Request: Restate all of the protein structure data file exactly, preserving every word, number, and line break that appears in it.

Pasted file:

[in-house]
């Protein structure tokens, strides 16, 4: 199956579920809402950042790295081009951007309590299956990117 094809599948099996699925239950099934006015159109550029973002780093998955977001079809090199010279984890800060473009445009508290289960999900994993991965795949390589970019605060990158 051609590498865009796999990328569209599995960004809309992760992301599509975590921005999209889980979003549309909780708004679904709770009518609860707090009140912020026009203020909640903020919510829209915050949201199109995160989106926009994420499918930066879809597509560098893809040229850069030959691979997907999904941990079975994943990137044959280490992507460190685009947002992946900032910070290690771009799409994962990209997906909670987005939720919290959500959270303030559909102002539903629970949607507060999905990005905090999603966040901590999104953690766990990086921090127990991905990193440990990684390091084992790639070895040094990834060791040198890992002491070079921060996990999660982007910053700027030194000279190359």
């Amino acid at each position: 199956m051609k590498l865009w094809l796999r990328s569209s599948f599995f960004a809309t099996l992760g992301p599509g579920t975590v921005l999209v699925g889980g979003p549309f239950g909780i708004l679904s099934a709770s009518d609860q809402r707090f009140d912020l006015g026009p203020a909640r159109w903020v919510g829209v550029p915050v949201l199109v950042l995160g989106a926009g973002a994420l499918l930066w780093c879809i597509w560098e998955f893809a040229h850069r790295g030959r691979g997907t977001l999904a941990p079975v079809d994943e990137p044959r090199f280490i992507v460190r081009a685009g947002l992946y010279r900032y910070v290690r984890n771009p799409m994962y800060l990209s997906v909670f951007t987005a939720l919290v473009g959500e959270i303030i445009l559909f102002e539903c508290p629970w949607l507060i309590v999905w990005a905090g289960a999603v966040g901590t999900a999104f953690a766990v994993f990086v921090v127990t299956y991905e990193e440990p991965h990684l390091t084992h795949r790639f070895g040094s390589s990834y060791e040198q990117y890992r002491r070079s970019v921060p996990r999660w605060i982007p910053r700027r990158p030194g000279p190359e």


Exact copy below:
[in-house]
């Protein structure tokens, strides 16, 4: 199956579920809402950042790295081009951007309590299956990117 094809599948099996699925239950099934006015159109550029973002780093998955977001079809090199010279984890800060473009445009508290289960999900994993991965795949390589970019605060990158 051609590498865009796999990328569209599995960004809309992760992301599509975590921005999209889980979003549309909780708004679904709770009518609860707090009140912020026009203020909640903020919510829209915050949201199109995160989106926009994420499918930066879809597509560098893809040229850069030959691979997907999904941990079975994943990137044959280490992507460190685009947002992946900032910070290690771009799409994962990209997906909670987005939720919290959500959270303030559909102002539903629970949607507060999905990005905090999603966040901590999104953690766990990086921090127990991905990193440990990684390091084992790639070895040094990834060791040198890992002491070079921060996990999660982007910053700027030194000279190359």
């Amino acid at each position: 199956m051609k590498l865009w094809l796999r990328s569209s599948f599995f960004a809309t099996l992760g992301p599509g579920t975590v921005l999209v699925g889980g979003p549309f239950g909780i708004l679904s099934a709770s009518d609860q809402r707090f009140d912020l006015g026009p203020a909640r159109w903020v919510g829209v550029p915050v949201l199109v950042l995160g989106a926009g973002a994420l499918l930066w780093c879809i597509w560098e998955f893809a040229h850069r790295g030959r691979g997907t977001l999904a941990p079975v079809d994943e990137p044959r090199f280490i992507v460190r081009a685009g947002l992946y010279r900032y910070v290690r984890n771009p799409m994962y800060l990209s997906v909670f951007t987005a939720l919290v473009g959500e959270i303030i445009l559909f102002e539903c508290p629970w949607l507060i309590v999905w990005a905090g289960a999603v966040g901590t999900a999104f953690a766990v994993f990086v921090v127990t299956y991905e990193e440990p991965h990684l390091t084992h795949r790639f070895g040094s390589s990834y060791e040198q990117y890992r002491r070079s970019v921060p996990r999660w605060i982007p910053r700027r990158p030194g000279p190359e």